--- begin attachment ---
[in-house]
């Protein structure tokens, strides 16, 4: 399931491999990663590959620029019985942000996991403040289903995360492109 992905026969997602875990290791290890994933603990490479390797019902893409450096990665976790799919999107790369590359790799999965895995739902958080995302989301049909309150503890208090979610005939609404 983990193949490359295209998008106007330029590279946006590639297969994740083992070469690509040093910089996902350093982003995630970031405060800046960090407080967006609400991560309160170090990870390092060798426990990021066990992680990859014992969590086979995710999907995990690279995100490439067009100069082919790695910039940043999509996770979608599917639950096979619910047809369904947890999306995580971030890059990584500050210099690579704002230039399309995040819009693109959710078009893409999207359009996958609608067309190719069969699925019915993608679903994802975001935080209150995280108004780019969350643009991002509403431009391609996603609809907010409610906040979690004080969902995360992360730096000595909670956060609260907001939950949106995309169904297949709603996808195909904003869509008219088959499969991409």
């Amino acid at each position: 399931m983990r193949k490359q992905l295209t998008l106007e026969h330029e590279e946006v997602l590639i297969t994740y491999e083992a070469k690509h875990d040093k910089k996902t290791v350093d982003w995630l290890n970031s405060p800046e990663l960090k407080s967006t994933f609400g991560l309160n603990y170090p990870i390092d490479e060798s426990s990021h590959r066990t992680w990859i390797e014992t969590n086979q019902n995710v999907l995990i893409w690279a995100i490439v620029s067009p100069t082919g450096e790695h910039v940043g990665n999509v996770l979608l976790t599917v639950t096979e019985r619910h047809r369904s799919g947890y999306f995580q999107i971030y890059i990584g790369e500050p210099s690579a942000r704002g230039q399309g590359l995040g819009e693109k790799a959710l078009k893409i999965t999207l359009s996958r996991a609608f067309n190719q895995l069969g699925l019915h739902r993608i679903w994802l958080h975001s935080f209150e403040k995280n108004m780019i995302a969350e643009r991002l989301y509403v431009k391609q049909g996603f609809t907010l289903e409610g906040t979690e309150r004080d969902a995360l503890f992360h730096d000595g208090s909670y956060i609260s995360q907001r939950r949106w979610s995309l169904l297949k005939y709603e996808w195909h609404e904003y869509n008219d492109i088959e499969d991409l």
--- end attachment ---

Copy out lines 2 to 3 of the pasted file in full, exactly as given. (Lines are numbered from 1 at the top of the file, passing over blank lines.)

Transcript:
């Protein structure tokens, strides 16, 4: 399931491999990663590959620029019985942000996991403040289903995360492109 992905026969997602875990290791290890994933603990490479390797019902893409450096990665976790799919999107790369590359790799999965895995739902958080995302989301049909309150503890208090979610005939609404 983990193949490359295209998008106007330029590279946006590639297969994740083992070469690509040093910089996902350093982003995630970031405060800046960090407080967006609400991560309160170090990870390092060798426990990021066990992680990859014992969590086979995710999907995990690279995100490439067009100069082919790695910039940043999509996770979608599917639950096979619910047809369904947890999306995580971030890059990584500050210099690579704002230039399309995040819009693109959710078009893409999207359009996958609608067309190719069969699925019915993608679903994802975001935080209150995280108004780019969350643009991002509403431009391609996603609809907010409610906040979690004080969902995360992360730096000595909670956060609260907001939950949106995309169904297949709603996808195909904003869509008219088959499969991409």
């Amino acid at each position: 399931m983990r193949k490359q992905l295209t998008l106007e026969h330029e590279e946006v997602l590639i297969t994740y491999e083992a070469k690509h875990d040093k910089k996902t290791v350093d982003w995630l290890n970031s405060p800046e990663l960090k407080s967006t994933f609400g991560l309160n603990y170090p990870i390092d490479e060798s426990s990021h590959r066990t992680w990859i390797e014992t969590n086979q019902n995710v999907l995990i893409w690279a995100i490439v620029s067009p100069t082919g450096e790695h910039v940043g990665n999509v996770l979608l976790t599917v639950t096979e019985r619910h047809r369904s799919g947890y999306f995580q999107i971030y890059i990584g790369e500050p210099s690579a942000r704002g230039q399309g590359l995040g819009e693109k790799a959710l078009k893409i999965t999207l359009s996958r996991a609608f067309n190719q895995l069969g699925l019915h739902r993608i679903w994802l958080h975001s935080f209150e403040k995280n108004m780019i995302a969350e643009r991002l989301y509403v431009k391609q049909g996603f609809t907010l289903e409610g906040t979690e309150r004080d969902a995360l503890f992360h730096d000595g208090s909670y956060i609260s995360q907001r939950r949106w979610s995309l169904l297949k005939y709603e996808w195909h609404e904003y869509n008219d492109i088959e499969d991409l």